3.0 out of 5 stars
Good book with some key flaws, March 2 2012
This is a solid book with good tips about marketing in the consumer electronics industry, but it has some key problems. Firstly, the title is misleading as it's not a book about evangelist marketing in general ' it's about evangelist marketing in the consumer electronics industry. Still, it makes some good points applicable to any industry.
It's current. The author, Alex Goldfayn, finished writing it in October 2011 - and he knows what he's talking about. He's a consultant to large tech brands and a former Chicago Tribune tech journalist. During his time as a journalist, he received 1000s of press releases, interviewed 1000s of tech executives, and talked to 1000s of consumers.
' Some things don't apply to marketers because they aren't in their control, like how good the product is or what it's named.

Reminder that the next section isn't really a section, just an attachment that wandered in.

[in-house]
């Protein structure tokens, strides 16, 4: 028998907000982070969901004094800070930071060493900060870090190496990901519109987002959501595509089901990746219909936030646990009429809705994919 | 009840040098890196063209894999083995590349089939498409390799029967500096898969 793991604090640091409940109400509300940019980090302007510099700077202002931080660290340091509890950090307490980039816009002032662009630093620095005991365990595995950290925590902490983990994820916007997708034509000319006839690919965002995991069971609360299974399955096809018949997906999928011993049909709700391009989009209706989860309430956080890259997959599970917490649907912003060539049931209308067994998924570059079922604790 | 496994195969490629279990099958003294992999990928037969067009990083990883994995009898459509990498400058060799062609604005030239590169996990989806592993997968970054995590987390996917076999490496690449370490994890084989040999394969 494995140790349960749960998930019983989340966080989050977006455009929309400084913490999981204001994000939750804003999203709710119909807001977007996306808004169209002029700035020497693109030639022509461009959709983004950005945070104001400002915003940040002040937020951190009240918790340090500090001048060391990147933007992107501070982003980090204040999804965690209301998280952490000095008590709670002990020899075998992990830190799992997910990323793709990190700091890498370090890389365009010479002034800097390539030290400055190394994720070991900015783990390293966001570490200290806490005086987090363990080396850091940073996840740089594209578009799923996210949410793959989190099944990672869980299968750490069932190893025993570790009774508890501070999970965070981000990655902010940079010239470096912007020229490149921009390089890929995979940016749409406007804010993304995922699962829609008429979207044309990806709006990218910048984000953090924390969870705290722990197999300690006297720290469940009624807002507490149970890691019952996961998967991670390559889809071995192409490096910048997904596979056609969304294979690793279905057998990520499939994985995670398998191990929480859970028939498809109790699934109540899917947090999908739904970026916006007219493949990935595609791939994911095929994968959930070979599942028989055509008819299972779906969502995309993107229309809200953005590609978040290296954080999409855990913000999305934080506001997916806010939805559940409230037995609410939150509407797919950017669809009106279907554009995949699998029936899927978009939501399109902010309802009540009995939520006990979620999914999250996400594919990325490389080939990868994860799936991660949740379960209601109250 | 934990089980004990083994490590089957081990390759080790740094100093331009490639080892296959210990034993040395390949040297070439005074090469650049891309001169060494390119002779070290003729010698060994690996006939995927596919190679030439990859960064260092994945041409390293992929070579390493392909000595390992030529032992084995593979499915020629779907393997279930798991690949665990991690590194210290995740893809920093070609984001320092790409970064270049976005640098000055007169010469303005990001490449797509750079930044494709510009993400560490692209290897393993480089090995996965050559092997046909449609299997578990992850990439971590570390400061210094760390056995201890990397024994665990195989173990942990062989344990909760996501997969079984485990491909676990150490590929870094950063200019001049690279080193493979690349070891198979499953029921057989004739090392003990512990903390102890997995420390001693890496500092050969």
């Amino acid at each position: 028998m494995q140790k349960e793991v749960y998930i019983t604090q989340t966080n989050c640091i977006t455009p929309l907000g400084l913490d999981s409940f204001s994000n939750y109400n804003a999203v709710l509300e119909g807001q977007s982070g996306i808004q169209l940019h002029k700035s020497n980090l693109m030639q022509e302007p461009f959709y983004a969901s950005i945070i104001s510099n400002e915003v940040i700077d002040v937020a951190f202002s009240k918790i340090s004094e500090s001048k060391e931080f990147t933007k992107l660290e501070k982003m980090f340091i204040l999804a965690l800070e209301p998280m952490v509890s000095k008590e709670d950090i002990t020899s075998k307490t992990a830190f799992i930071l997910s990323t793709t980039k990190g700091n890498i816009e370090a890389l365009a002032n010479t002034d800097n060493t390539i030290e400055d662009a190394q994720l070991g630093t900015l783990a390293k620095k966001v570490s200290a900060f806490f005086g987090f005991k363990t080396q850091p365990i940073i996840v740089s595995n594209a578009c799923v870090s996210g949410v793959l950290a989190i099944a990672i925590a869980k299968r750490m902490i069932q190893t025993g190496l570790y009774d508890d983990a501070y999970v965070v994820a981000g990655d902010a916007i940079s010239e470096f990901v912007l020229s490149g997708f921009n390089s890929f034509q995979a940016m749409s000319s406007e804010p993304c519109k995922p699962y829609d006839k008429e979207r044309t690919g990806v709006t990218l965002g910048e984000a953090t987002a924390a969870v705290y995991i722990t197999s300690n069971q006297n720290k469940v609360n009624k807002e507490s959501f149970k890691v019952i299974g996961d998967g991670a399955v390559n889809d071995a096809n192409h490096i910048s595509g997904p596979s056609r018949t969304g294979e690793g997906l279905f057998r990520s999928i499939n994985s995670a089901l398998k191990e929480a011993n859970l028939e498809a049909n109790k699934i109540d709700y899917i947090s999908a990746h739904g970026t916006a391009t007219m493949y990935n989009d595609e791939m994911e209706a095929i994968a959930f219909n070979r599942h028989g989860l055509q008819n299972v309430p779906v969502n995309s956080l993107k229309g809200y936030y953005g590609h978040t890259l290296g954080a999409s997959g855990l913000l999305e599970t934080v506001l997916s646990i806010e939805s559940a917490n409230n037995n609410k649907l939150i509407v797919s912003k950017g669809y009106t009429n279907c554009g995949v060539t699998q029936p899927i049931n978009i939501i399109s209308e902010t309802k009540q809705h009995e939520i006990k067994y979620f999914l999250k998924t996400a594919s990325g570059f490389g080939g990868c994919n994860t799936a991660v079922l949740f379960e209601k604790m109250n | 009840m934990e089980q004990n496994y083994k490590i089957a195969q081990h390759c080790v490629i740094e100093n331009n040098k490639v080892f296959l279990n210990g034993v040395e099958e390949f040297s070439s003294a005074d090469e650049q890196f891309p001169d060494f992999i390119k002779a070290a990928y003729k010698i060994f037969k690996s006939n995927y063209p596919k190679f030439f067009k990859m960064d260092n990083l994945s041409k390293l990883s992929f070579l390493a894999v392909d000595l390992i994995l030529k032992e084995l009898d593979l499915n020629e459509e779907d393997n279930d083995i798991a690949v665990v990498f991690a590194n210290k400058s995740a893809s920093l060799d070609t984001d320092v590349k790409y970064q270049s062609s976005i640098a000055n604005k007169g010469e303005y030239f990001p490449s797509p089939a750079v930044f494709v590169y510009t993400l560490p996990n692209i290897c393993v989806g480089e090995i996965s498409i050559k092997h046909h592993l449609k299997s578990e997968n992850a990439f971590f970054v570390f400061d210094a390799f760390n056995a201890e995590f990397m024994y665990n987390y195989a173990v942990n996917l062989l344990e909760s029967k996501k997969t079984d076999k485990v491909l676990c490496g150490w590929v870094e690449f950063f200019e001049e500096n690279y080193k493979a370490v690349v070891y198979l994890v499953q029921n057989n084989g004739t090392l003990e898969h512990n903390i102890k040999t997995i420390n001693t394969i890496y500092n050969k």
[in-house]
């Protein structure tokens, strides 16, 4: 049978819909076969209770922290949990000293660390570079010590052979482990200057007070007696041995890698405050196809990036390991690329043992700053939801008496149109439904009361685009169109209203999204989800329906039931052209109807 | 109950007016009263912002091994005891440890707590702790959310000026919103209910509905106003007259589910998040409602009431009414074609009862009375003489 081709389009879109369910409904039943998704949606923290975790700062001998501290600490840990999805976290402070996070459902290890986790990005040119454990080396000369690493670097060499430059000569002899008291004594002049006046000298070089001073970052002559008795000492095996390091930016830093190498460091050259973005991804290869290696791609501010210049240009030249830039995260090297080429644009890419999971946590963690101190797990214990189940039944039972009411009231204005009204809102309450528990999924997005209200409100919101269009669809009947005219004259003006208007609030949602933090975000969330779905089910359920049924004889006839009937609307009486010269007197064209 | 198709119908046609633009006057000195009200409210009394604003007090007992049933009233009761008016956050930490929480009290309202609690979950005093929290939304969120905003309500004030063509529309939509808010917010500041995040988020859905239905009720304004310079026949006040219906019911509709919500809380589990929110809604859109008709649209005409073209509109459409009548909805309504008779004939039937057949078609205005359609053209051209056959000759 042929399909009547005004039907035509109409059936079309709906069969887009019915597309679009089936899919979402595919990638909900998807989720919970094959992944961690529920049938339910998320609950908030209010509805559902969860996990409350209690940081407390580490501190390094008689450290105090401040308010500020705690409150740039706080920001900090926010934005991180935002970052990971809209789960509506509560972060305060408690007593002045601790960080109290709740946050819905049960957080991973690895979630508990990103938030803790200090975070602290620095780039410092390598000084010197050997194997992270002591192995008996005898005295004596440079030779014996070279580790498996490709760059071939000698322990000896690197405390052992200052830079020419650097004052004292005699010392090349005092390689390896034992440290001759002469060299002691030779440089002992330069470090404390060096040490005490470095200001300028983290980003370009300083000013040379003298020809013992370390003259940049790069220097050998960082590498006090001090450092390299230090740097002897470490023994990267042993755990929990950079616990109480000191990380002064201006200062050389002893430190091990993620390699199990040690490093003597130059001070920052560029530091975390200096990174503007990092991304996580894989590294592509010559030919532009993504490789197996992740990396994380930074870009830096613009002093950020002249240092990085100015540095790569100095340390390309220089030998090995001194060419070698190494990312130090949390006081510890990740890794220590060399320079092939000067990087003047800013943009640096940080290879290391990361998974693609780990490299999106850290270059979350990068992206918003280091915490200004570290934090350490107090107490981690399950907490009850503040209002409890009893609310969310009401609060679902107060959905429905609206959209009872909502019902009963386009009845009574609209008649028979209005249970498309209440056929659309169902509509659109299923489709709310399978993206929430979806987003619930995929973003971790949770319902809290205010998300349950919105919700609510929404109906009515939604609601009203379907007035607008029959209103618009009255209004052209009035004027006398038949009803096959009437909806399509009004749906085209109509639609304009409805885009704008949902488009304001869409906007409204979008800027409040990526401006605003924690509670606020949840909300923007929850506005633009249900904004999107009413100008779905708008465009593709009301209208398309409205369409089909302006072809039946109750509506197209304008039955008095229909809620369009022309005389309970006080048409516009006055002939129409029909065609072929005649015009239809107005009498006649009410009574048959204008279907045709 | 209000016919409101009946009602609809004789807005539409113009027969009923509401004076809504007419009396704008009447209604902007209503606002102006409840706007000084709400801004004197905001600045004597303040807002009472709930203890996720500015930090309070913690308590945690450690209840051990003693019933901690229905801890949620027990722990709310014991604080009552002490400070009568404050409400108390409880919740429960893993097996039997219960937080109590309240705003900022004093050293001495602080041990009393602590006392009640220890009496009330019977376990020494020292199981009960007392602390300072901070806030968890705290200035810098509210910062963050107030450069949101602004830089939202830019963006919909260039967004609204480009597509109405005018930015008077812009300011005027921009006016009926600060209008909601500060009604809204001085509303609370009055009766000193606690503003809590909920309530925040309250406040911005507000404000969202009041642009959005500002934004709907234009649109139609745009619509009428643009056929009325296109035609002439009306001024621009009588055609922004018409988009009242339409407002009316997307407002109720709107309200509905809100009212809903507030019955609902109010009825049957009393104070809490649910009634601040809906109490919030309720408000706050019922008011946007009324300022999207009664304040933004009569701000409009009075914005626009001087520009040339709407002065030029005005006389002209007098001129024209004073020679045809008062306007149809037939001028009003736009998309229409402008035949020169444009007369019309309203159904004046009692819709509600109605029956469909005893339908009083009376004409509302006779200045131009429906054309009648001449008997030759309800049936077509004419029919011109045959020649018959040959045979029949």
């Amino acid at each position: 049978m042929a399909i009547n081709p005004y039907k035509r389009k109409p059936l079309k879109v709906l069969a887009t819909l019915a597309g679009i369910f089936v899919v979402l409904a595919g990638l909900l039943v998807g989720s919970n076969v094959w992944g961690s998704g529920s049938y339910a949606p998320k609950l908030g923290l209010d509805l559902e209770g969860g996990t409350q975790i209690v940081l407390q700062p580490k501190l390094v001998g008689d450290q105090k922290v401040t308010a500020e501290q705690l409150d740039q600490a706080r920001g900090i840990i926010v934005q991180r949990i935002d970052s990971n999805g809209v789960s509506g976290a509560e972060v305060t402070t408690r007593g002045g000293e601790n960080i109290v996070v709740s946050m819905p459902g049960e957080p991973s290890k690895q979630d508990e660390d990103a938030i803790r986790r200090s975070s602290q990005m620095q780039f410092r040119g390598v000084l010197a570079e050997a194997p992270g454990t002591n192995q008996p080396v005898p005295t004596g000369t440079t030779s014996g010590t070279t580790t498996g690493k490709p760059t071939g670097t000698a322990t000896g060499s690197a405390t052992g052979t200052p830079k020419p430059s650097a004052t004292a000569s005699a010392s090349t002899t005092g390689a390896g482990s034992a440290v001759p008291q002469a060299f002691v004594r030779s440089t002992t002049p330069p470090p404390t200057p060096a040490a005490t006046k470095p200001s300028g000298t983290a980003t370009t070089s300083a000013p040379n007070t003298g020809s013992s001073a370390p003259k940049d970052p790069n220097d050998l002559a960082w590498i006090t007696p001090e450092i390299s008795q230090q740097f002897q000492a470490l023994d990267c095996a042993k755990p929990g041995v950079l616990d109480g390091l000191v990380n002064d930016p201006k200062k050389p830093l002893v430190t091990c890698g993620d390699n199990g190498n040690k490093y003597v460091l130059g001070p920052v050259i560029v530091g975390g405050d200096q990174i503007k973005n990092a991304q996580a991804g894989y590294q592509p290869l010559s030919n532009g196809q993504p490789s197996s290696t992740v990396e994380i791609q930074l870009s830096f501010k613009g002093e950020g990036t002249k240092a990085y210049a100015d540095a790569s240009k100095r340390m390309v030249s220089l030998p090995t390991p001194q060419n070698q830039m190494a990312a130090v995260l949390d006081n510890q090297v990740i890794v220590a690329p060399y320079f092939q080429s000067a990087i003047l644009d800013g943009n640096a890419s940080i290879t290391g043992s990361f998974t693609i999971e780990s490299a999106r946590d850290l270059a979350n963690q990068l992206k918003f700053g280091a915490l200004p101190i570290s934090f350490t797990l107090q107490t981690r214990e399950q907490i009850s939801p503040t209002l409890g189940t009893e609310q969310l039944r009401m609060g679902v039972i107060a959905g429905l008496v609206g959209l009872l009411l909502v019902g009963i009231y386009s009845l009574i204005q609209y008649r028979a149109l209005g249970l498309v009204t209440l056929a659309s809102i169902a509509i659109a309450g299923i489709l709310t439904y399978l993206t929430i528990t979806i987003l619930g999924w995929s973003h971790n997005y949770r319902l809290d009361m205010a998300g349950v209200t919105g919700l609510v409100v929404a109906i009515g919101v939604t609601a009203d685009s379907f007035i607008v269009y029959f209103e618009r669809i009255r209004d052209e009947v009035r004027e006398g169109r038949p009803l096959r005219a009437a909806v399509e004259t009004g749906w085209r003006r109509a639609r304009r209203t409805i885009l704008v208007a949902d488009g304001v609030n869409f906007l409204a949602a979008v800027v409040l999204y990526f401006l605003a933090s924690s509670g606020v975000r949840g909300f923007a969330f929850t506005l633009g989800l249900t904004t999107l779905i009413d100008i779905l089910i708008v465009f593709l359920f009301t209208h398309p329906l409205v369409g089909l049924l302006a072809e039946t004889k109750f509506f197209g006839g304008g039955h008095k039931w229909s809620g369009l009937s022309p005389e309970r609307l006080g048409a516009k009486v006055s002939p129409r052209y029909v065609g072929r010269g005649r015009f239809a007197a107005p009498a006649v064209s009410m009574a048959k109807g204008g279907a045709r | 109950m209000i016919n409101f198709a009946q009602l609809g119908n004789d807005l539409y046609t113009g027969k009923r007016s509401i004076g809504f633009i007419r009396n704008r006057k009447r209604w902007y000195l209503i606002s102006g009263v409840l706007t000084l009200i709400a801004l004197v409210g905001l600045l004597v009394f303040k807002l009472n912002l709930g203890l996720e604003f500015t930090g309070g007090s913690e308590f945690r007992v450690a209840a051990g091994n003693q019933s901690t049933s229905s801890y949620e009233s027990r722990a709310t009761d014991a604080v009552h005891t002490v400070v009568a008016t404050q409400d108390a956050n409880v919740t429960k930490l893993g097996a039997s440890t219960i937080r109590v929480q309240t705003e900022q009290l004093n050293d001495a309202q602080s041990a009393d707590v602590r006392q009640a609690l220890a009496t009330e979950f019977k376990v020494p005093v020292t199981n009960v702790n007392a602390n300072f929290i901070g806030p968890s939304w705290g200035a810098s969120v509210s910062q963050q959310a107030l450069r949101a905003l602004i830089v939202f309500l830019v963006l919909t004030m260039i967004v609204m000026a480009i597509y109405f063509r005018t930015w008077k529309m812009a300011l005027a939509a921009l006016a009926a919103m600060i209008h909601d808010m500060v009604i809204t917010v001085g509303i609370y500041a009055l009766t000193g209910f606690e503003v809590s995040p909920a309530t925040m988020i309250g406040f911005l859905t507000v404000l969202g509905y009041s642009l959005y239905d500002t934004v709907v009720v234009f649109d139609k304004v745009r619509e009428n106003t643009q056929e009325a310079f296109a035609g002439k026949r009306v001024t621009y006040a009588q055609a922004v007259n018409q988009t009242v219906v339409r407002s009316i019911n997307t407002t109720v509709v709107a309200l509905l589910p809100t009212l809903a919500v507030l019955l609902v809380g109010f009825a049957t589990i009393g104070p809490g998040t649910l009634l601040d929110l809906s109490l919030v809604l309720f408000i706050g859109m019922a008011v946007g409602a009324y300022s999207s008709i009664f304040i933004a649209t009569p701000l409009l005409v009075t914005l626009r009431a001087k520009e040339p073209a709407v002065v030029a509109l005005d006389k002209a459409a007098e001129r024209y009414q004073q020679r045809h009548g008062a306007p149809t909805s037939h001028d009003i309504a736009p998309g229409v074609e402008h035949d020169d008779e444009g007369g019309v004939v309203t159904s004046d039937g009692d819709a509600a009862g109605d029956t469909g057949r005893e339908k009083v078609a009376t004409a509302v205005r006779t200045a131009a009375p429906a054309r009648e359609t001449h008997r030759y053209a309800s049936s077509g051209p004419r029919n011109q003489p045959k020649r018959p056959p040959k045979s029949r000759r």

' It's too simplistic on some major points.
' He says to do long-form, qualitative interviews with customers but doesn't address how to make sure you get a representative sample.
' He says early adopters don't affect the mainstream and advises against targeting them, even though early adopters are not all the same and some can really help your efforts.
' He says marketing and communications people 'focus far too much on social media' and argues 'there's only one valuable media when it comes to reaching 'mainstream consumers': big media, i.e. television, radio, newspapers and magazines and their websites and blogs."
The problem is, his argument against social media seems contradictory and simplistic. This quote from the last chapter where he summarizes his main points says it all:
'Speak directly to consumers by developing effective communications platforms: focus on big media and avoid social media. Be where the mainstream is. '
But the next bullet says:
' Take measures to nurture word-of-mouth recommendations among consumers (even if these word-of-mouth recommendations happen on the dreaded social media networks!)'
' He tells companies to all but ignore social media and, instead, get in to big media ' but doesn't say how and doesn't acknowledge how difficult and expensive it can be to get mainstream coverage.
Recommendation: good book for consumer electronics marketers but be wary of its over simplifications.